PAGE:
“Ah, so when you say Sab’s special, you only mean in the way that benefits you.”

A sharp exhale escapes through Soren’s nose, but other than this reaction, he ignores me. “Tuesday knows now, of course.”

“The spell? Well, yeah. Since she’s the only one who can read the book.” I can see he’s been holding onto this for a while, grappling with how to talk about his secret slowly coming out. “Why do you think she’s not saying anything?”

He shrugs. “Maybe she’s biding her time. Waiting to use it for collateral.”

“Are we talking about the same person?” I frown. “It’s Tu. She’d never. The only person who might even think about it is Tomorrow, and frankly, I think she’s secretly so grateful a runer is giving her the time of day that you could murder half the student population tomorrow and she wouldn’t give a damn. Actually, after that she just might worship you.”

“And what do we even know about this Nik kid, anyway?” Soren insists. His calm demeanor is loosening again, the fear shaking out.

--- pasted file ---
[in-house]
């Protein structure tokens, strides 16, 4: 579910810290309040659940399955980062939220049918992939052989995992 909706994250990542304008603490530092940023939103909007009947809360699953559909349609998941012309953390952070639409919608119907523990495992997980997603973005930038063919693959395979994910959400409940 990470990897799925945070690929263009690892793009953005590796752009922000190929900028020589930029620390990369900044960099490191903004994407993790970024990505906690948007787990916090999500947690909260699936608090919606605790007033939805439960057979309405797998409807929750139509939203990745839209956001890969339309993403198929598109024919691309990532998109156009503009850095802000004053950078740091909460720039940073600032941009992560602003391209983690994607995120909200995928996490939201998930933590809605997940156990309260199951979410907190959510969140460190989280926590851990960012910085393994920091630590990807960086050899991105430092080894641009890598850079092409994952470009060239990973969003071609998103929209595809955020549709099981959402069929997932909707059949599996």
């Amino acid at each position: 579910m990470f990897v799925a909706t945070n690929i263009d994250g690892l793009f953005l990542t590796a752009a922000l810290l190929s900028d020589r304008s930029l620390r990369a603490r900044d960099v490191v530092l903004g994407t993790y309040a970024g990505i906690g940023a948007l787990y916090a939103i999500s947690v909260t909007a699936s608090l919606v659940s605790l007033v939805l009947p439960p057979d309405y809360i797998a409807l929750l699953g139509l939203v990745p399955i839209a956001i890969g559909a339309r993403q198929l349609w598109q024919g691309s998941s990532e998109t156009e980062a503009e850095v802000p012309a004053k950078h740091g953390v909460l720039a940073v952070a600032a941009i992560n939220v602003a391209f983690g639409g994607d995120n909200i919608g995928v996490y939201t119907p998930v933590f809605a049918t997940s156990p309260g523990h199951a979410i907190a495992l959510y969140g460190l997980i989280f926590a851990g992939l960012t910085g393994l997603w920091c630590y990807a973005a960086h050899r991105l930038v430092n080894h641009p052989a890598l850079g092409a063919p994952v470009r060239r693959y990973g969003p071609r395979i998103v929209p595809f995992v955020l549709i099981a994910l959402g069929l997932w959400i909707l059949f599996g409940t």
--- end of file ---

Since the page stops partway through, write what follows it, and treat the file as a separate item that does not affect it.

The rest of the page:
“I know Sabbath likes him, and she’s a good judge of character.”

“She’s infatuated.”

My eyes roll. “She needs to work on her subtlety.”

“I don’t think he minds.” The look Soren gives me is piercing, his voice completely restrained. Still, my focus jumps awkwardly down to the pillows underneath me, which I am now determined to adjust. “Sabbath used to be friends with Amandine,” he adds, as if this is further proof against Sabbath’s judgement.

You’re friends with Amandine,” I point out. “‘Friends.’” I do little air quotes to clarify, which is not actually that clarifying since I don’t know what’s going on between them. Soren doesn’t seem keen to share, either. I sigh. “Amandine is working with Enzo. She’s passing out philters like candy, and we both know she has her eye on you.”

“She does,” he agrees.

My cheeks heat angrily. “So why am I so worried you’re about to let yourself be next?”

Soren looks me straight in the eye. “She’s hot.”

I glare at him, slowly watching his brows lift, his eyes lighten, a small curl come to his lips. He’s annoying me on purpose.